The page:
Can you tell me a little more about your current job?
In this role, I work from home, which has been nice since I get to avoid the commute to Research Triangle Park. The company I work for now is NDA Group, which is a European company that has an office in the U.S. We provide regulatory support to various companies throughout the world. I’m most involved in emerging technologies that aren’t yet well defined from a regulatory perspective. The FDA issues guidelines to advise sponsors, and I work on application and interpretation of the guidelines and regulatory strategy around that. When the sponsor has questions, I go in and learn about their company, learn what their needs are, and try to help them make progress.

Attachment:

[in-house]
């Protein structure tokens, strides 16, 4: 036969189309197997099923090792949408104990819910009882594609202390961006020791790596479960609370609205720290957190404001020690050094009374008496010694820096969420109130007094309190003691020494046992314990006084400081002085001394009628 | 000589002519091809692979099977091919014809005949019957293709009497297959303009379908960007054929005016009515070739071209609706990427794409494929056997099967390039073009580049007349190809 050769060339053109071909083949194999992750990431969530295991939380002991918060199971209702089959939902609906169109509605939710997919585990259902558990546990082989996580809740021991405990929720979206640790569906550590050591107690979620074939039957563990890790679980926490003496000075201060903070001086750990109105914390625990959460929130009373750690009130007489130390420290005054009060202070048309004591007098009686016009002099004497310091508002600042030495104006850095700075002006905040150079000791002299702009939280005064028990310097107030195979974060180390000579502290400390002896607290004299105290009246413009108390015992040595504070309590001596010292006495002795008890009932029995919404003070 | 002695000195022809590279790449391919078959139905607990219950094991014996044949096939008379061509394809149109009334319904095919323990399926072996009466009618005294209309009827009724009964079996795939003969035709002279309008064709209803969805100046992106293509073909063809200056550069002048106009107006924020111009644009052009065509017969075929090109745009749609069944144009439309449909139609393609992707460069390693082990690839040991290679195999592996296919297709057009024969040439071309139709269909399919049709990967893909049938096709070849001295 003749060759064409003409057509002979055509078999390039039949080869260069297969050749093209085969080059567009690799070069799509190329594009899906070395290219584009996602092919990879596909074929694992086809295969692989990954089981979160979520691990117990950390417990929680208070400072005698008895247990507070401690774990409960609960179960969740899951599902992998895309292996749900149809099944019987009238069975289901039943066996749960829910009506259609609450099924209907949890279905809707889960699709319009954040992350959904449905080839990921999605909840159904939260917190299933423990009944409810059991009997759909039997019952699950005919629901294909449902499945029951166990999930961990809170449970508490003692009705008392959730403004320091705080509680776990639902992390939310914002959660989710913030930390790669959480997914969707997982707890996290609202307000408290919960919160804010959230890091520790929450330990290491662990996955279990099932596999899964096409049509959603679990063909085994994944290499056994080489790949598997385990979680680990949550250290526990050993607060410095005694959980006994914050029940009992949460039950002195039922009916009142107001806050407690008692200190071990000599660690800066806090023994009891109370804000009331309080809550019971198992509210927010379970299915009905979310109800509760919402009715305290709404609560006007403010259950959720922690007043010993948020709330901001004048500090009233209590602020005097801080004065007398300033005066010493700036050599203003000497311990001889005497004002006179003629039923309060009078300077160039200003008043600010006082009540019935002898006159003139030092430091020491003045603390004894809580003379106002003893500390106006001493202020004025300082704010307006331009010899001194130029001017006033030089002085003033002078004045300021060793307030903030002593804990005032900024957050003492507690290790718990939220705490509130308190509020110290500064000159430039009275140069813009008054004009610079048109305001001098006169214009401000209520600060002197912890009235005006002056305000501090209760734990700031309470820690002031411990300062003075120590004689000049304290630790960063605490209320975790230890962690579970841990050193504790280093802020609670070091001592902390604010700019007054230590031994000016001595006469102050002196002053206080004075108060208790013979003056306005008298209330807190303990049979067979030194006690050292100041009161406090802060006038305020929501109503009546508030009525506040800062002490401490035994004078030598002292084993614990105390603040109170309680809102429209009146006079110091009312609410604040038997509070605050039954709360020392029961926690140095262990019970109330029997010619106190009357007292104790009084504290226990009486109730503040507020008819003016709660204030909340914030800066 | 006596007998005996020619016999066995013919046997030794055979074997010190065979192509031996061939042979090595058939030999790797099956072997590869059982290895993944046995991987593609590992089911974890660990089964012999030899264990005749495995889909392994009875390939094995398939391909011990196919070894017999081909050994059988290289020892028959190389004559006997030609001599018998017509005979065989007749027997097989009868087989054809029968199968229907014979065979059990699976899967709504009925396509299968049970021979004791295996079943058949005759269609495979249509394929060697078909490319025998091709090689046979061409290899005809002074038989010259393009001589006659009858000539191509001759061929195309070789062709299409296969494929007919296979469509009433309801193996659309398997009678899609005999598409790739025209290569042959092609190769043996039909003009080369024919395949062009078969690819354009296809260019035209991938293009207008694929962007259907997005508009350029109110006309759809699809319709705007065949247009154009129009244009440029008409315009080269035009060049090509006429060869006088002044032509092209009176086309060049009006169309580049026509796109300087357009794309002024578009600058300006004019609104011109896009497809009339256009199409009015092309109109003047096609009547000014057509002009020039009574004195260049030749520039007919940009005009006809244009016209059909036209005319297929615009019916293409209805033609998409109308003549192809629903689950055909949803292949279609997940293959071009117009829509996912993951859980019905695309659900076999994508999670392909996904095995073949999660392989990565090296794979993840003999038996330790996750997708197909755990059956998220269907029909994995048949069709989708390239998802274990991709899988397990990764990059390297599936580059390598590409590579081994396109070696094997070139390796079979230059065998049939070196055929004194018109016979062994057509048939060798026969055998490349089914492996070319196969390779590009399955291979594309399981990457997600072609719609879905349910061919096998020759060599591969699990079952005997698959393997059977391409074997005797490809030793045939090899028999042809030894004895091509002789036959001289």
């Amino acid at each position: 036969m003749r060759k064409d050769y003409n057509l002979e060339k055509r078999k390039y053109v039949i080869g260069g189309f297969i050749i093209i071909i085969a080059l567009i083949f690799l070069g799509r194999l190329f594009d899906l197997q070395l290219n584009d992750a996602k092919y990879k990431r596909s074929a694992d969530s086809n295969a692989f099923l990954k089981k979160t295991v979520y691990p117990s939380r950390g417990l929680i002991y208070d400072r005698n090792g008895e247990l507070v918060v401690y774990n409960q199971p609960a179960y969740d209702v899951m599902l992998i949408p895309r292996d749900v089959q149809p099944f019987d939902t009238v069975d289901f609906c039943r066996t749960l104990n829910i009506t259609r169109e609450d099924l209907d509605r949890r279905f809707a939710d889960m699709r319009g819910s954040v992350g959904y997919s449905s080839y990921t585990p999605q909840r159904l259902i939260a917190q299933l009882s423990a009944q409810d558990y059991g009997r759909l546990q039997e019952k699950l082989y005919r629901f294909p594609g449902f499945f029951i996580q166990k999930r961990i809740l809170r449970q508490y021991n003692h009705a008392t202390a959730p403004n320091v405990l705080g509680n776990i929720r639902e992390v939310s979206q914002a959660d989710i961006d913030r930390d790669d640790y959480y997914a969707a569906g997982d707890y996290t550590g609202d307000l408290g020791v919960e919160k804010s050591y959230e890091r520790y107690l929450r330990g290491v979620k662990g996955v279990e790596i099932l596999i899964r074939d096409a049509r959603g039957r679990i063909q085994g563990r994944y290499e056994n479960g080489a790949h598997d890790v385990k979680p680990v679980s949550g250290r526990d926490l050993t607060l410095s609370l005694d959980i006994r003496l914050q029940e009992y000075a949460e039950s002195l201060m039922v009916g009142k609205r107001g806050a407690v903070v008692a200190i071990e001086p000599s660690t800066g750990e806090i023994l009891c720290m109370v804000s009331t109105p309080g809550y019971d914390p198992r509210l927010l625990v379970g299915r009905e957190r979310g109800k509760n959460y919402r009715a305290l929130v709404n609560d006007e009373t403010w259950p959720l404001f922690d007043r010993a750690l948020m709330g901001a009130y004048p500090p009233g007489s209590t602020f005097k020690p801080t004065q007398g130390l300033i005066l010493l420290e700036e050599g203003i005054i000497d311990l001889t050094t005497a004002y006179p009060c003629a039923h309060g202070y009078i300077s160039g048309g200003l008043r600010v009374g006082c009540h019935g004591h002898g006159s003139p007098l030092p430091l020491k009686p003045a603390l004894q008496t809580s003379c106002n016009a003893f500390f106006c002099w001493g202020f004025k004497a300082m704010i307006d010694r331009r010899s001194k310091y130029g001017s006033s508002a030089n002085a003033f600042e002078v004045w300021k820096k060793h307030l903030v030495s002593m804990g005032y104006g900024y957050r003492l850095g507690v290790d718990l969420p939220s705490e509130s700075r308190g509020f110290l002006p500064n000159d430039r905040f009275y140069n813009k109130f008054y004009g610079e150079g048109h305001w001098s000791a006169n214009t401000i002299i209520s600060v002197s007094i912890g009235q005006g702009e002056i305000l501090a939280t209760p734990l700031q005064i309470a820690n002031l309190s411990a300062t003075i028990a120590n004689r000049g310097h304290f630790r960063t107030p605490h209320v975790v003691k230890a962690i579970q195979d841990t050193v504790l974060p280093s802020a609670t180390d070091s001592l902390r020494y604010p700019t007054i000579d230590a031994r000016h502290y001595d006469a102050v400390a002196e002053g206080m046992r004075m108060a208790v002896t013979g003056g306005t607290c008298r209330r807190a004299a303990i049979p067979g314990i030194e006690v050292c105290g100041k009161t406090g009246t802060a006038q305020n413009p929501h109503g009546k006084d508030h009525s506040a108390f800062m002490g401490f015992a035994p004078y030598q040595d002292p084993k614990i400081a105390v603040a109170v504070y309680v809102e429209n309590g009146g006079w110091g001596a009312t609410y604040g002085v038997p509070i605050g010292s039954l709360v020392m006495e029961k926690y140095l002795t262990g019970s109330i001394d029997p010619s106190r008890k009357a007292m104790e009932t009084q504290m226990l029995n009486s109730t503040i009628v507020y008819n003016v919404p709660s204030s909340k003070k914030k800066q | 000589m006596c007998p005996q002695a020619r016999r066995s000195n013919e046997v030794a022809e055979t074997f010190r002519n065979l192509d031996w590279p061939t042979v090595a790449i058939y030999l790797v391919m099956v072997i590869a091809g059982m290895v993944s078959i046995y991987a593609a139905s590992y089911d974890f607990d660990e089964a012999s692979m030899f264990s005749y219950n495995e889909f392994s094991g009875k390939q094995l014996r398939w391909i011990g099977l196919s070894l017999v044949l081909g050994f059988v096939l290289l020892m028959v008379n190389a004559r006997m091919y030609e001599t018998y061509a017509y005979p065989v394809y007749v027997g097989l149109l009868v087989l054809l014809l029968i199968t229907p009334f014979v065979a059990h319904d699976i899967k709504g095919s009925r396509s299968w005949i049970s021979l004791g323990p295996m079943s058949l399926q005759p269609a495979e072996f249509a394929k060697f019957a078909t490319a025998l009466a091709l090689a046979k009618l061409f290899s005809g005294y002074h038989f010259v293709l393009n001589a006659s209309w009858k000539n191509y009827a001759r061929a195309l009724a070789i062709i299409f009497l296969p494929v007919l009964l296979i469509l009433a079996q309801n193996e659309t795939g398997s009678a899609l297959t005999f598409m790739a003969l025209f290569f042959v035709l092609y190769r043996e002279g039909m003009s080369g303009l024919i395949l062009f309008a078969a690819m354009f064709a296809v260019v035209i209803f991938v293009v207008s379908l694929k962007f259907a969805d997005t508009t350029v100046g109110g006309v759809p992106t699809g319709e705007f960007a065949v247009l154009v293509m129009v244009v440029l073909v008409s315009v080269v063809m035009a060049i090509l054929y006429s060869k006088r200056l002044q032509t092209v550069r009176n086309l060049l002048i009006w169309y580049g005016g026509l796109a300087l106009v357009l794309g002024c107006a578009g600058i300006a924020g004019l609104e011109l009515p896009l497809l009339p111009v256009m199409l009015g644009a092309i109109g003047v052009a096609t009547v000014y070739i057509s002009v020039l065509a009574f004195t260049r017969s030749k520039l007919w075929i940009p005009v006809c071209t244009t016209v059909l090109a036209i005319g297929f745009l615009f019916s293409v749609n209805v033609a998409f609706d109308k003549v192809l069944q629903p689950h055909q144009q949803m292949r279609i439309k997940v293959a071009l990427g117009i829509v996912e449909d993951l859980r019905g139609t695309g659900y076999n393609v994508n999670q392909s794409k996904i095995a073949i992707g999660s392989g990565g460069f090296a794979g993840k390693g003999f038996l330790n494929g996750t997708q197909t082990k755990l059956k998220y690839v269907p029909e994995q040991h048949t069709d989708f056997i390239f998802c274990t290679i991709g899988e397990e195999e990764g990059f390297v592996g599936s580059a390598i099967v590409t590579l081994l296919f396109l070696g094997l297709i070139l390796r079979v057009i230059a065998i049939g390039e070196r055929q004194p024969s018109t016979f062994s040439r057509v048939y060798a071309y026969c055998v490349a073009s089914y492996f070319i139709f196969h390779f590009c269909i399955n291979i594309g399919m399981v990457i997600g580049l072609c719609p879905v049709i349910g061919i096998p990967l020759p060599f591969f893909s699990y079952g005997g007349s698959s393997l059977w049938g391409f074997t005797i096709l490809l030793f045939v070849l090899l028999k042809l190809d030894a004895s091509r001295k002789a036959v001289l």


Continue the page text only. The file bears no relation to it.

What’s your favorite thing about the work you do?
I’ve worked in oncology, pediatrics, and rare diseases, which are all very rewarding.
But the best part about my job is probably the people. I really enjoy the concept of a think tank without organizational barriers between colleagues. The first contract research organization I worked for had nice combination of older experienced scientists and younger people. It was such a great mixture. We had all these progressive ideas, and the more senior professionals would tend to be more traditional, but every now and then one of our crazy ideas would work, so they would learn something too. Now I guess I’m on the other side. I think working with a lot of different kinds of people helps generate really productive ideas.
I’m sure that your generation is going to save the world. There are just so many smart, talented young people out there. I’m really looking forward to my future because I think it’s in good hands.
That’s so optimistic!
Hey, you’ve got to be these days.
What does a work day look like for you?